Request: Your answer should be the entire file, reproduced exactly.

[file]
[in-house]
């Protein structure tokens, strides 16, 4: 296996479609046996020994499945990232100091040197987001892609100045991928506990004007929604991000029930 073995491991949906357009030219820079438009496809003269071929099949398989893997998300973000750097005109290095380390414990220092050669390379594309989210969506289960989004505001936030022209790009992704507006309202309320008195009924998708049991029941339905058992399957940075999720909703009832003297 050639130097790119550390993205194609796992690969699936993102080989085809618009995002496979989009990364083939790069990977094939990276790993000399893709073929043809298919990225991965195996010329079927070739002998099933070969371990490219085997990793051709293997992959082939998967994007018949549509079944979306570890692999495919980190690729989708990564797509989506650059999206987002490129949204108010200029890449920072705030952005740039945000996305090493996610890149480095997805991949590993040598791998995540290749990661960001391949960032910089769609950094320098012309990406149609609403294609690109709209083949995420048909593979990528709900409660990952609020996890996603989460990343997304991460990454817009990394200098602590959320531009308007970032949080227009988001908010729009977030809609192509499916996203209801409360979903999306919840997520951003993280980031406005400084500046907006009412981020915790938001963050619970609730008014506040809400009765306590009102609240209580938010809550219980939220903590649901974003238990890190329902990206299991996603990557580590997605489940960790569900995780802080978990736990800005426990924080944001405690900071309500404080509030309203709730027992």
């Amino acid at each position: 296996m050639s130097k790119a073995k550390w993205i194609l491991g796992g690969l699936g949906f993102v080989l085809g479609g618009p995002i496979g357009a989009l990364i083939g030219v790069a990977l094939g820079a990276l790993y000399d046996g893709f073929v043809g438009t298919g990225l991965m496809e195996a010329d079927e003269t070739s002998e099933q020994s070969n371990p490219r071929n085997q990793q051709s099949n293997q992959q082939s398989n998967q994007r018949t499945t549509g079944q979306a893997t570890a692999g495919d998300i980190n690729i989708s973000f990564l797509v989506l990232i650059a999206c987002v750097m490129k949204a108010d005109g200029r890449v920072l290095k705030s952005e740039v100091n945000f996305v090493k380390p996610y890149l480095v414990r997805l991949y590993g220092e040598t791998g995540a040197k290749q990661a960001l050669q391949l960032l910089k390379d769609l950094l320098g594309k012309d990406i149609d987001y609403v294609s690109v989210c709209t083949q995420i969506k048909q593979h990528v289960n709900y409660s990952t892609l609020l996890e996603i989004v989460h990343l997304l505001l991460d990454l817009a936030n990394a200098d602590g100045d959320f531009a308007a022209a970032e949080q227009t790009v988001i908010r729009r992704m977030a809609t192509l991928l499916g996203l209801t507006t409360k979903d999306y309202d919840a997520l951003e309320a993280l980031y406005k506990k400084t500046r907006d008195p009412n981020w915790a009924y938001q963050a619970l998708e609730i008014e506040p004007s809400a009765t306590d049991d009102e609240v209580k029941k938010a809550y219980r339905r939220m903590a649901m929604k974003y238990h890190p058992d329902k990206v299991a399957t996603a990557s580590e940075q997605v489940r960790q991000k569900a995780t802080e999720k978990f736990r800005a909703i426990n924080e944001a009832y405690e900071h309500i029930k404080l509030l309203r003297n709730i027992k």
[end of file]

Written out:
[in-house]
């Protein structure tokens, strides 16, 4: 296996479609046996020994499945990232100091040197987001892609100045991928506990004007929604991000029930 073995491991949906357009030219820079438009496809003269071929099949398989893997998300973000750097005109290095380390414990220092050669390379594309989210969506289960989004505001936030022209790009992704507006309202309320008195009924998708049991029941339905058992399957940075999720909703009832003297 050639130097790119550390993205194609796992690969699936993102080989085809618009995002496979989009990364083939790069990977094939990276790993000399893709073929043809298919990225991965195996010329079927070739002998099933070969371990490219085997990793051709293997992959082939998967994007018949549509079944979306570890692999495919980190690729989708990564797509989506650059999206987002490129949204108010200029890449920072705030952005740039945000996305090493996610890149480095997805991949590993040598791998995540290749990661960001391949960032910089769609950094320098012309990406149609609403294609690109709209083949995420048909593979990528709900409660990952609020996890996603989460990343997304991460990454817009990394200098602590959320531009308007970032949080227009988001908010729009977030809609192509499916996203209801409360979903999306919840997520951003993280980031406005400084500046907006009412981020915790938001963050619970609730008014506040809400009765306590009102609240209580938010809550219980939220903590649901974003238990890190329902990206299991996603990557580590997605489940960790569900995780802080978990736990800005426990924080944001405690900071309500404080509030309203709730027992």
């Amino acid at each position: 296996m050639s130097k790119a073995k550390w993205i194609l491991g796992g690969l699936g949906f993102v080989l085809g479609g618009p995002i496979g357009a989009l990364i083939g030219v790069a990977l094939g820079a990276l790993y000399d046996g893709f073929v043809g438009t298919g990225l991965m496809e195996a010329d079927e003269t070739s002998e099933q020994s070969n371990p490219r071929n085997q990793q051709s099949n293997q992959q082939s398989n998967q994007r018949t499945t549509g079944q979306a893997t570890a692999g495919d998300i980190n690729i989708s973000f990564l797509v989506l990232i650059a999206c987002v750097m490129k949204a108010d005109g200029r890449v920072l290095k705030s952005e740039v100091n945000f996305v090493k380390p996610y890149l480095v414990r997805l991949y590993g220092e040598t791998g995540a040197k290749q990661a960001l050669q391949l960032l910089k390379d769609l950094l320098g594309k012309d990406i149609d987001y609403v294609s690109v989210c709209t083949q995420i969506k048909q593979h990528v289960n709900y409660s990952t892609l609020l996890e996603i989004v989460h990343l997304l505001l991460d990454l817009a936030n990394a200098d602590g100045d959320f531009a308007a022209a970032e949080q227009t790009v988001i908010r729009r992704m977030a809609t192509l991928l499916g996203l209801t507006t409360k979903d999306y309202d919840a997520l951003e309320a993280l980031y406005k506990k400084t500046r907006d008195p009412n981020w915790a009924y938001q963050a619970l998708e609730i008014e506040p004007s809400a009765t306590d049991d009102e609240v209580k029941k938010a809550y219980r339905r939220m903590a649901m929604k974003y238990h890190p058992d329902k990206v299991a399957t996603a990557s580590e940075q997605v489940r960790q991000k569900a995780t802080e999720k978990f736990r800005a909703i426990n924080e944001a009832y405690e900071h309500i029930k404080l509030l309203r003297n709730i027992k």